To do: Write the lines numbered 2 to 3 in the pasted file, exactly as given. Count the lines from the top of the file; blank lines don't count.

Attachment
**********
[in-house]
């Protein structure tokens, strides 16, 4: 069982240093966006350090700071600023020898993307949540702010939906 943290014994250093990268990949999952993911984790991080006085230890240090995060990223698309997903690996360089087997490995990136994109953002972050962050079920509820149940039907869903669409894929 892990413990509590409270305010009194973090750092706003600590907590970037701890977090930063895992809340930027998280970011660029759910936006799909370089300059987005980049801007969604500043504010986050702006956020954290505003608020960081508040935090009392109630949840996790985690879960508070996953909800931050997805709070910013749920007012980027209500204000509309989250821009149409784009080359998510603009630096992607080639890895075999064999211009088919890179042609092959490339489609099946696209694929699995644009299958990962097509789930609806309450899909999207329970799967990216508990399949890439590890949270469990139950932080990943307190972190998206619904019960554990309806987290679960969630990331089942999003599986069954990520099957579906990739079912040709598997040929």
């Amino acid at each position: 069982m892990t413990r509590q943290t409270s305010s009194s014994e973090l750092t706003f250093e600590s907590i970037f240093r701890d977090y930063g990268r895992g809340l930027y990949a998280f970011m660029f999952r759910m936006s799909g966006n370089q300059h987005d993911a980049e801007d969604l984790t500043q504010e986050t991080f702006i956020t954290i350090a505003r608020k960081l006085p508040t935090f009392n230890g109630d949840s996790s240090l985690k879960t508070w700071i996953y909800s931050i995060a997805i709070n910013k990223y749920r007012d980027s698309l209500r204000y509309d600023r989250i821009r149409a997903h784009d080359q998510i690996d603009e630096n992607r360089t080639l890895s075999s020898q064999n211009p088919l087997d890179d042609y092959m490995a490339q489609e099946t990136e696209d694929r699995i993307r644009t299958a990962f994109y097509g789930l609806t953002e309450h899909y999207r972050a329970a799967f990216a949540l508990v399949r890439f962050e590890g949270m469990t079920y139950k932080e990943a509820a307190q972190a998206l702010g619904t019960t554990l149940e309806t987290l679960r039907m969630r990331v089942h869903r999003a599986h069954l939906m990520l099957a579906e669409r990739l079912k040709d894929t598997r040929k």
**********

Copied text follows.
């Protein structure tokens, strides 16, 4: 069982240093966006350090700071600023020898993307949540702010939906 943290014994250093990268990949999952993911984790991080006085230890240090995060990223698309997903690996360089087997490995990136994109953002972050962050079920509820149940039907869903669409894929 892990413990509590409270305010009194973090750092706003600590907590970037701890977090930063895992809340930027998280970011660029759910936006799909370089300059987005980049801007969604500043504010986050702006956020954290505003608020960081508040935090009392109630949840996790985690879960508070996953909800931050997805709070910013749920007012980027209500204000509309989250821009149409784009080359998510603009630096992607080639890895075999064999211009088919890179042609092959490339489609099946696209694929699995644009299958990962097509789930609806309450899909999207329970799967990216508990399949890439590890949270469990139950932080990943307190972190998206619904019960554990309806987290679960969630990331089942999003599986069954990520099957579906990739079912040709598997040929």
């Amino acid at each position: 069982m892990t413990r509590q943290t409270s305010s009194s014994e973090l750092t706003f250093e600590s907590i970037f240093r701890d977090y930063g990268r895992g809340l930027y990949a998280f970011m660029f999952r759910m936006s799909g966006n370089q300059h987005d993911a980049e801007d969604l984790t500043q504010e986050t991080f702006i956020t954290i350090a505003r608020k960081l006085p508040t935090f009392n230890g109630d949840s996790s240090l985690k879960t508070w700071i996953y909800s931050i995060a997805i709070n910013k990223y749920r007012d980027s698309l209500r204000y509309d600023r989250i821009r149409a997903h784009d080359q998510i690996d603009e630096n992607r360089t080639l890895s075999s020898q064999n211009p088919l087997d890179d042609y092959m490995a490339q489609e099946t990136e696209d694929r699995i993307r644009t299958a990962f994109y097509g789930l609806t953002e309450h899909y999207r972050a329970a799967f990216a949540l508990v399949r890439f962050e590890g949270m469990t079920y139950k932080e990943a509820a307190q972190a998206l702010g619904t019960t554990l149940e309806t987290l679960r039907m969630r990331v089942h869903r999003a599986h069954l939906m990520l099957a579906e669409r990739l079912k040709d894929t598997r040929k």